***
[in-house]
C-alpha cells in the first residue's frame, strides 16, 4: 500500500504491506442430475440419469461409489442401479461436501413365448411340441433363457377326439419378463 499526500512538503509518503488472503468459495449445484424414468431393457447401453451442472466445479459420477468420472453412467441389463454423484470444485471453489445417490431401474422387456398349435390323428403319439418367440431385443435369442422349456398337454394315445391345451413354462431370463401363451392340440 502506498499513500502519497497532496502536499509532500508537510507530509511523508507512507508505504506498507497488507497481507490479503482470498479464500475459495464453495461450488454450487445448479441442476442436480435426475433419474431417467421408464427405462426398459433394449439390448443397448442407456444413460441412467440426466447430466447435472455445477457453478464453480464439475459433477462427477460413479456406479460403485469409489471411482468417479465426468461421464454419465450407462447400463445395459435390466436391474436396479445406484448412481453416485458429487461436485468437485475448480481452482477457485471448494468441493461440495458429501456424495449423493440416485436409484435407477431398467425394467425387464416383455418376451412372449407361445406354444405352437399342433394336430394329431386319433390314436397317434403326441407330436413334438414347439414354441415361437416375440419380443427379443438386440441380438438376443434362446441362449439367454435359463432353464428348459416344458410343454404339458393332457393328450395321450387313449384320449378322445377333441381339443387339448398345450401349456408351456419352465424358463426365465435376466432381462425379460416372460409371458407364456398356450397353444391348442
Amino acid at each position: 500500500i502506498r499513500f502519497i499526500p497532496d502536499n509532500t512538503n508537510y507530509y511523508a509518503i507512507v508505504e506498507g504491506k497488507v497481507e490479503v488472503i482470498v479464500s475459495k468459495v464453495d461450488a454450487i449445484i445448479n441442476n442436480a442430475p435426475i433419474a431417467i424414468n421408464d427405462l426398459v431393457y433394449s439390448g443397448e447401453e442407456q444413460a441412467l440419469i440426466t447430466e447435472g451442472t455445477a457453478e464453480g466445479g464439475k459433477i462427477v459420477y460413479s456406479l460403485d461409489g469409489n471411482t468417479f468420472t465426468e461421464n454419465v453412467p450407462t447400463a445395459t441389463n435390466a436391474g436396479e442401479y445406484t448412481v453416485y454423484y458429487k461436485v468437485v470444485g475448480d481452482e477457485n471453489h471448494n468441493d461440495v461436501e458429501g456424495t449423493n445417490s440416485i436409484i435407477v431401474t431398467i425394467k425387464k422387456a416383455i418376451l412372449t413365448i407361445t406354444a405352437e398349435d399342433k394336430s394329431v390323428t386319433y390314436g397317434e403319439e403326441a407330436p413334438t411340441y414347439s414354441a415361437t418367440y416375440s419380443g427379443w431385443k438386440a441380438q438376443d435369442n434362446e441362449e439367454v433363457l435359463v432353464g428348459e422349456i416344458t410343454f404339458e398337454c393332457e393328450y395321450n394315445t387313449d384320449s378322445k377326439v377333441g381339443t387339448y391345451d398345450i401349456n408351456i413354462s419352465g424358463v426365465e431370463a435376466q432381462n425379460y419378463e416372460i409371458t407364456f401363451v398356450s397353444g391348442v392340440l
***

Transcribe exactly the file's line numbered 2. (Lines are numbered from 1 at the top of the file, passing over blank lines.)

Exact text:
C-alpha cells in the first residue's frame, strides 16, 4: 500500500504491506442430475440419469461409489442401479461436501413365448411340441433363457377326439419378463 499526500512538503509518503488472503468459495449445484424414468431393457447401453451442472466445479459420477468420472453412467441389463454423484470444485471453489445417490431401474422387456398349435390323428403319439418367440431385443435369442422349456398337454394315445391345451413354462431370463401363451392340440 502506498499513500502519497497532496502536499509532500508537510507530509511523508507512507508505504506498507497488507497481507490479503482470498479464500475459495464453495461450488454450487445448479441442476442436480435426475433419474431417467421408464427405462426398459433394449439390448443397448442407456444413460441412467440426466447430466447435472455445477457453478464453480464439475459433477462427477460413479456406479460403485469409489471411482468417479465426468461421464454419465450407462447400463445395459435390466436391474436396479445406484448412481453416485458429487461436485468437485475448480481452482477457485471448494468441493461440495458429501456424495449423493440416485436409484435407477431398467425394467425387464416383455418376451412372449407361445406354444405352437399342433394336430394329431386319433390314436397317434403326441407330436413334438414347439414354441415361437416375440419380443427379443438386440441380438438376443434362446441362449439367454435359463432353464428348459416344458410343454404339458393332457393328450395321450387313449384320449378322445377333441381339443387339448398345450401349456408351456419352465424358463426365465435376466432381462425379460416372460409371458407364456398356450397353444391348442